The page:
If we doubled the fuel efficiency of every new vehicle tomorrow the results wouldn’t be seen for another 20 years. James Hansen, the head of NASA’s top institute studying climate and arguably the world’s leading researcher on global warming, has theorized that humans have only 10 years to reduce greenhouse gasses before global warming
reaches a tipping point and becomes unstoppable.

Think about that the next time you’re forced to drive somewhere to get milk. Think about that when eight of 13 county commissioners voted to move the urban development boundary. Think about that the next time you consider moving.

Financial Aid Request: DENIED!

Enough Said…

Miami Mayor Manny Diaz said the developers approached him earlier this year and asked for $200 million from city coffers. He said it would be a poor use of public funds.

”The answer was very clearly no,” Diaz said. “I couldn’t see government putting money into that kind of a private project. In a property like this that is right next to the PAC, where every major private developer in the world submits a bid, and they want a subsidy? I flatly rejected them.”

Enjoy the weekend Folks… Moronic Mondays will return this Monday, plus, perhaps some weekend posting and a guest Column from Ryan…

Crossing That Highway Some People want to Widen

Today is not an ordinary day, its actually my Birthday; big celebrations are in line for the weekend, however, until then, the blog must go on…I have decided to answer some of the “fan” mail I have received recently. This particular piece comes from Coral Gables Resident Stephen E. McGaughey of Miami Watch:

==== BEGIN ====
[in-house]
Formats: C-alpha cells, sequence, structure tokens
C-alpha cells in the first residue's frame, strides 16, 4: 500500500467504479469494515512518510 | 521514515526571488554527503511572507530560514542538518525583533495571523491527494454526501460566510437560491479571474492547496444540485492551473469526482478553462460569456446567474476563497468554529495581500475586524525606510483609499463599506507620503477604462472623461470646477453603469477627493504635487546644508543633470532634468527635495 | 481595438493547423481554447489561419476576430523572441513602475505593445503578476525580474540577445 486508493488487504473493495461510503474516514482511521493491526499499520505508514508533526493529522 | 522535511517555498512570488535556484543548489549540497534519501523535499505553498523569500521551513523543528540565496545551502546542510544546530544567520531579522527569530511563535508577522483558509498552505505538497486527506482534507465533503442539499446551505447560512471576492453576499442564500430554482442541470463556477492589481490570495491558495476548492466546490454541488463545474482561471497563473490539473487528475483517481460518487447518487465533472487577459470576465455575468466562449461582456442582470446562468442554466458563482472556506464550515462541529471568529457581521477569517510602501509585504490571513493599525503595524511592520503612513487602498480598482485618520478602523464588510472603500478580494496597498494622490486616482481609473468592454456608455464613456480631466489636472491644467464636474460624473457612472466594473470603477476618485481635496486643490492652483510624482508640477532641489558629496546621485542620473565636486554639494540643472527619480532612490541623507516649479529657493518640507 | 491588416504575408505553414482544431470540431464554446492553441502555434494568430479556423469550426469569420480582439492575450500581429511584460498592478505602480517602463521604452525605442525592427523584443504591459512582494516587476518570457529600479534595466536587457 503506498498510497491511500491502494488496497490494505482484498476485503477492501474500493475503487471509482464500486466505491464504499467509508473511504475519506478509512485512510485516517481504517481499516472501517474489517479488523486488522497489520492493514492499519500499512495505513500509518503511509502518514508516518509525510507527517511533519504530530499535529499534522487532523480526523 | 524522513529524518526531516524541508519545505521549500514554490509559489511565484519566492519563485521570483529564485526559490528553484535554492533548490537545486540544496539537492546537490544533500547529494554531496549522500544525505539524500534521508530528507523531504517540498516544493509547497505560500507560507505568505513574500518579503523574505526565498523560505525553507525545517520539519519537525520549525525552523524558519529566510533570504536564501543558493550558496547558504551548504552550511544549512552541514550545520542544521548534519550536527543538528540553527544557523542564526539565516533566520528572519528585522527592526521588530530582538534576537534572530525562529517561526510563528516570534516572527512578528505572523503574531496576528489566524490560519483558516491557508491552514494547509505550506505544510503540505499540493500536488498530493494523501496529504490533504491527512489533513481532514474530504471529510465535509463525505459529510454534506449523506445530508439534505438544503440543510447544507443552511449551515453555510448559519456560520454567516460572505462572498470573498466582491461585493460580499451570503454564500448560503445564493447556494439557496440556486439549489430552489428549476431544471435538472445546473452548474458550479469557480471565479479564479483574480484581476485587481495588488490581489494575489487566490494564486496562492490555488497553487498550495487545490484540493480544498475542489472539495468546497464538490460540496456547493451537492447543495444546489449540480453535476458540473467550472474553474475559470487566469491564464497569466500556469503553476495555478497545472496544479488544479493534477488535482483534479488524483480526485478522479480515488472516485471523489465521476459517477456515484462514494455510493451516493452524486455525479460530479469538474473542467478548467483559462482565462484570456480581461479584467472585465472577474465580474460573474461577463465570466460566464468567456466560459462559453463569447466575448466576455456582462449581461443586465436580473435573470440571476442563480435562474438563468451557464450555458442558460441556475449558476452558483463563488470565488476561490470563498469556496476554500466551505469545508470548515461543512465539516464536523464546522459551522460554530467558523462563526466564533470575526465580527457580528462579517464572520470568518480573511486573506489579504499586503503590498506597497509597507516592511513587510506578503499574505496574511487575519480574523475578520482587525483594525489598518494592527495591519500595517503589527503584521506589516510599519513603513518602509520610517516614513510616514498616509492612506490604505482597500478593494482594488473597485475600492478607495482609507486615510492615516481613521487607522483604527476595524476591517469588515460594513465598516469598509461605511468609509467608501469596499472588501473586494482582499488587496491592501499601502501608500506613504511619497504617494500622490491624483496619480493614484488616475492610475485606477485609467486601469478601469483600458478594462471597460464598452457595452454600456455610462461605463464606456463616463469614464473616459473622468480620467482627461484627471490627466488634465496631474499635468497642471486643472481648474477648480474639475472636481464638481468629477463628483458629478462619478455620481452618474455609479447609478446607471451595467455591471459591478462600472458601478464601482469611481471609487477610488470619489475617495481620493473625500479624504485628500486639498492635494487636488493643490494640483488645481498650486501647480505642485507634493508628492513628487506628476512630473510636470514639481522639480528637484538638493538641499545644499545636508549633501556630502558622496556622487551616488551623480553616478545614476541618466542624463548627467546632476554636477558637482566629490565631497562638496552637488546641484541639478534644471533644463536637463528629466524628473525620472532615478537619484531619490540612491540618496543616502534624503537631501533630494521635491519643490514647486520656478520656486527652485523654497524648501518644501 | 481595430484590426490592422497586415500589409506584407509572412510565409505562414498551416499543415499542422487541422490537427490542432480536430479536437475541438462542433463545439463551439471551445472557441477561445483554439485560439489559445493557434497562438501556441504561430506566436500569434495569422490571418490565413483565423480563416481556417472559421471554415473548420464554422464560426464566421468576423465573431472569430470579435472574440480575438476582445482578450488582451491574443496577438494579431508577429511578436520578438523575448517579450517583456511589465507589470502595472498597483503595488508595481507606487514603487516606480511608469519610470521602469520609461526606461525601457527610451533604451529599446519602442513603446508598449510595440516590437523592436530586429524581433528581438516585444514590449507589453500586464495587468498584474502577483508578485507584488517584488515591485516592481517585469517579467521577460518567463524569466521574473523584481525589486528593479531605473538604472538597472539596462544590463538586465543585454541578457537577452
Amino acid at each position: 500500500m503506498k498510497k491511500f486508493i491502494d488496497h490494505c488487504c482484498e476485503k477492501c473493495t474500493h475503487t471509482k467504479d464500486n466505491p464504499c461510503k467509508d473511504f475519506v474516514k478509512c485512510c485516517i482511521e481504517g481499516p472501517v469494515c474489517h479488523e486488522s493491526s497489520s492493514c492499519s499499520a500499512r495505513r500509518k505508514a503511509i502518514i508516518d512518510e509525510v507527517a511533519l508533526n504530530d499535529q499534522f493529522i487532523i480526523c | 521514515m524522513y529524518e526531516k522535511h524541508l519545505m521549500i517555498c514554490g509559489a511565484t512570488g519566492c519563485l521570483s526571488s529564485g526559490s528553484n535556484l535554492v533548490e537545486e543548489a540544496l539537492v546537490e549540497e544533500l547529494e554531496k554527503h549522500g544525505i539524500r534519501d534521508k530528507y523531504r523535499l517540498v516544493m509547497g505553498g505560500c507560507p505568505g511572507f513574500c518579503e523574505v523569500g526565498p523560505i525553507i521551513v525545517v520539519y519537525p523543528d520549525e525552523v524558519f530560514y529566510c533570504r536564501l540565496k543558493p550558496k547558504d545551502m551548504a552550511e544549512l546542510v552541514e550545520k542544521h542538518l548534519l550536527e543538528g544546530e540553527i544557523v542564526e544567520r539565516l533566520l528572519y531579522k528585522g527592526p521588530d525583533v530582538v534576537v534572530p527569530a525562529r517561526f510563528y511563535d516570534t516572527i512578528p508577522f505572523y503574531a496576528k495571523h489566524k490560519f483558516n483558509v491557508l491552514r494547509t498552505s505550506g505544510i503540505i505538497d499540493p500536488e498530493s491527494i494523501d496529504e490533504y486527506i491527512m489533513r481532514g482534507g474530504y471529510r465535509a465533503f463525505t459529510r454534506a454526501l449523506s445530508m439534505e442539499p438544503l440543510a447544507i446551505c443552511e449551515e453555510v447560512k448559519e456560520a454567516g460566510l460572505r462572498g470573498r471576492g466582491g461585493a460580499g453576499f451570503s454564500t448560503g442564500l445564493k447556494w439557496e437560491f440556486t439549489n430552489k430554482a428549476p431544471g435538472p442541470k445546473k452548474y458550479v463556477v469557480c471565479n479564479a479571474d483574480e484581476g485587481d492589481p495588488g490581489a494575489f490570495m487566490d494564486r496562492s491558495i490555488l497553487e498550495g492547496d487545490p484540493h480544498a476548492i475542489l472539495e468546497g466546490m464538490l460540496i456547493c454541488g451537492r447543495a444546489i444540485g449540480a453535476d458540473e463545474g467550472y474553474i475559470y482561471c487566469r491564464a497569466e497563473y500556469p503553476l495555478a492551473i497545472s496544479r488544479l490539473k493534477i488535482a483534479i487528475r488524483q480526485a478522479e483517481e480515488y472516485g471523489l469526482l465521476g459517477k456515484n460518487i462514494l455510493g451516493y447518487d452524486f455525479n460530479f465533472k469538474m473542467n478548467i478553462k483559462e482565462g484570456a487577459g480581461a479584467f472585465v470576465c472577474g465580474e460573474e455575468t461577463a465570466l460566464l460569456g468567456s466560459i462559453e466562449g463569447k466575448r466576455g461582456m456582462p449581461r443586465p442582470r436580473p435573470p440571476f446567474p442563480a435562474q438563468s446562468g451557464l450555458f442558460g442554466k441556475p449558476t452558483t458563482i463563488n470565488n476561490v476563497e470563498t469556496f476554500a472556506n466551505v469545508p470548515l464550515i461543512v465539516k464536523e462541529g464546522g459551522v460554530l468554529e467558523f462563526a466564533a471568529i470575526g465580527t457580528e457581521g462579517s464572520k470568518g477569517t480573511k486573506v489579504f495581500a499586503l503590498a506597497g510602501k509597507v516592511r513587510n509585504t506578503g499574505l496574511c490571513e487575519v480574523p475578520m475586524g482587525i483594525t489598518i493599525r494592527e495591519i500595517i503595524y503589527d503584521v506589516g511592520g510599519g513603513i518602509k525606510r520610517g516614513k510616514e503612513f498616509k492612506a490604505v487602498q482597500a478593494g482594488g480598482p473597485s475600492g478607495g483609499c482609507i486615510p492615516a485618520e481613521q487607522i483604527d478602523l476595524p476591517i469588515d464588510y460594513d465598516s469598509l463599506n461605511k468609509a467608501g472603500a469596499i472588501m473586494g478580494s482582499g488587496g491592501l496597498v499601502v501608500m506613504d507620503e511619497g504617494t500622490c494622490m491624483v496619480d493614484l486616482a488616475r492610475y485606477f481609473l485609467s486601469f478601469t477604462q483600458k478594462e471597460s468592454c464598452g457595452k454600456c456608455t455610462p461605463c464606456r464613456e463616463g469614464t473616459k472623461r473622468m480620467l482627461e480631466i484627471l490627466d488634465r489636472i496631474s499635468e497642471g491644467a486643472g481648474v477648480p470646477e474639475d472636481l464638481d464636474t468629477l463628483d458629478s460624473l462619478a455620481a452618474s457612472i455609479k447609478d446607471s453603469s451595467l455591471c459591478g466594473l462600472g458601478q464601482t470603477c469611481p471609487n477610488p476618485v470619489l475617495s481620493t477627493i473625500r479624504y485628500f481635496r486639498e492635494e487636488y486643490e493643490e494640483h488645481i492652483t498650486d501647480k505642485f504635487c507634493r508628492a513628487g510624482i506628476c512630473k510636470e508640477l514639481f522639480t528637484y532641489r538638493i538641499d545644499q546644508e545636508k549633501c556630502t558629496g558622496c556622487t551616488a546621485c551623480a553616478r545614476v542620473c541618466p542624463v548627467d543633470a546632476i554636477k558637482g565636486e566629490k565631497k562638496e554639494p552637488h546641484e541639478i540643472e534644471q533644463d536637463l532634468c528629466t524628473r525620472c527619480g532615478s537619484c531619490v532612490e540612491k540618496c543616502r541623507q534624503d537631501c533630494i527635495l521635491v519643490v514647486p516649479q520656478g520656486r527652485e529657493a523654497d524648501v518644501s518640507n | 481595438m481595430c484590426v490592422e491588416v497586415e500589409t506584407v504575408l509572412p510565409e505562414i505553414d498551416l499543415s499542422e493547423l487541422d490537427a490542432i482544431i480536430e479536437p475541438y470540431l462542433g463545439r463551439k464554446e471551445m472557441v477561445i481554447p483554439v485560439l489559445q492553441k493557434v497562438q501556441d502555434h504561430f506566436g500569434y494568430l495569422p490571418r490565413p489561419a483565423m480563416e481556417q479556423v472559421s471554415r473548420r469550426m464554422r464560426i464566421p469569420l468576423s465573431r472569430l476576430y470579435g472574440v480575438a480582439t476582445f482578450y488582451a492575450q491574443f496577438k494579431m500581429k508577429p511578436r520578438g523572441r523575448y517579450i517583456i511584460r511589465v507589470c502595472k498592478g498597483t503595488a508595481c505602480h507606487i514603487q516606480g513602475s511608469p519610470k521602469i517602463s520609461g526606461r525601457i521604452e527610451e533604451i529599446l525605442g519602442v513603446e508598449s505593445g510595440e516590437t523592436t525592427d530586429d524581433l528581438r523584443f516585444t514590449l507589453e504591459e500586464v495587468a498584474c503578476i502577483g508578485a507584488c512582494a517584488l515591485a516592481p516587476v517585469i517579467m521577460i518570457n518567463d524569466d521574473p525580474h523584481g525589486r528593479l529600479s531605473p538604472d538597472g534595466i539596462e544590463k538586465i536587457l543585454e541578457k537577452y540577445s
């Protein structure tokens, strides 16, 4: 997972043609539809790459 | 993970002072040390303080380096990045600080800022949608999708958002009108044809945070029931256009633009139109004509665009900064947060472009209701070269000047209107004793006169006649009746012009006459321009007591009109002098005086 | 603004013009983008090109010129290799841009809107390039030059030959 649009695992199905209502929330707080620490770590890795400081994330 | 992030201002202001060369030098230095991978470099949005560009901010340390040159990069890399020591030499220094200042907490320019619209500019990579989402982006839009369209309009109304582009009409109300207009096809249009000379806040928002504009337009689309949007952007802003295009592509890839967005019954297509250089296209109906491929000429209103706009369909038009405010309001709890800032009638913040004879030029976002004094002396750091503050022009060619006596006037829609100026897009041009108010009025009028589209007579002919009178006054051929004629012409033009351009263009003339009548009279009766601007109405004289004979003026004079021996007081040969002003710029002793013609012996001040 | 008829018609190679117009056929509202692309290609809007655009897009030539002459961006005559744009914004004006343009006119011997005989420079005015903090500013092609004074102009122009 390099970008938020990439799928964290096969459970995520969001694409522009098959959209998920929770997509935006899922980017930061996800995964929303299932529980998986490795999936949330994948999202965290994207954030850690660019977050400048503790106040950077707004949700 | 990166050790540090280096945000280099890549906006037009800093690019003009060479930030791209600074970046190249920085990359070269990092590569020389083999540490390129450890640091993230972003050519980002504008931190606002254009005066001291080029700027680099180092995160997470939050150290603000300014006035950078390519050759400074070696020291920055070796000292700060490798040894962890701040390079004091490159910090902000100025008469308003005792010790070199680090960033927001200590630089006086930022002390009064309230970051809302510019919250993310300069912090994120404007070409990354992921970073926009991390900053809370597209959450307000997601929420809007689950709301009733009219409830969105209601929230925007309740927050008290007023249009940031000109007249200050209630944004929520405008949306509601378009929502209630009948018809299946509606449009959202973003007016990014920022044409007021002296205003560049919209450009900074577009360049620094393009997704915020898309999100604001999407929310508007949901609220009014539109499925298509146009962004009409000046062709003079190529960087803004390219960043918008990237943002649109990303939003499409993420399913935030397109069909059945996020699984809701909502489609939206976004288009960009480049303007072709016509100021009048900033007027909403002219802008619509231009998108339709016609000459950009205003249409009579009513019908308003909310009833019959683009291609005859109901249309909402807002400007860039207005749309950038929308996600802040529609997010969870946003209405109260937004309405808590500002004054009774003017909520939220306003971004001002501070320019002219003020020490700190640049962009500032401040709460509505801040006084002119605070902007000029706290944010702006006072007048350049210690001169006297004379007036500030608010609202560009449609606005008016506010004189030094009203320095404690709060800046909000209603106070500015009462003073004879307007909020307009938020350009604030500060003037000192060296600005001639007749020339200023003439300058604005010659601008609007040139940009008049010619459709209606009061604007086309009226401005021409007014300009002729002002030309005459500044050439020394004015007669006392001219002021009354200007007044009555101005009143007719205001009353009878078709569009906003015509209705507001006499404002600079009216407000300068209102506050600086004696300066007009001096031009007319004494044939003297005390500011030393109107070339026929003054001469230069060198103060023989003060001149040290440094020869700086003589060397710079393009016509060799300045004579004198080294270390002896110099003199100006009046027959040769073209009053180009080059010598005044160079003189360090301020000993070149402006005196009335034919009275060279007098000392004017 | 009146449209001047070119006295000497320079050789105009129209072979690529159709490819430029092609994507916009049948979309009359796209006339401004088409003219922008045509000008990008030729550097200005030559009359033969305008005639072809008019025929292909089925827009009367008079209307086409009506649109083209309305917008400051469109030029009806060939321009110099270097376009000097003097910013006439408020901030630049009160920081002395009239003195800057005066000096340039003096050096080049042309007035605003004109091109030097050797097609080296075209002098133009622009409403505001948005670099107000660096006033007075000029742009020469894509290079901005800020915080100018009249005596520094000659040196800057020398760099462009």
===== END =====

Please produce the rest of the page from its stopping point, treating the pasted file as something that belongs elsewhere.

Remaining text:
What are your thoughts, or do you have any information, on the benefits and costs of pedestrian bridges. One is being planned for my neighborhood to cross Dixie Highway and I think that a lot of peoplewill not use the bridge because of the climbing required. Of course,keeping UM students from being run over by our unique Miami drivers is a laudable objective. I note that little or no consultation tookplace on this project.

Excellent question Stephen. Typically, I have found that the use of pedestrian bridges in south Florida does not out weigh the cost of building the structure due to the low numbers of people who choose to use alternate forms of transportation. That is, of course, unless you take into account the lives that can be potentially saved if pedestrian traffic is relegated to such a bridge, then, in my opinion if the bridge prevents even one pedestrian from being hit by a car, it has already outweighed its initial cost.

To analyze the benefit of a pedestrian overpass in your neighborhood, I believe it is best if we take a look at the most recent and similarly completed bridge in the area; the Douglas Pedestrian Bridge. The Douglas Pedestrian Bridge is the most compact and visually appealing pedestrian bridge in the area. The actual Bridge serves a great purpose in safely moving pedestrians across US-1 to and from the metrorail.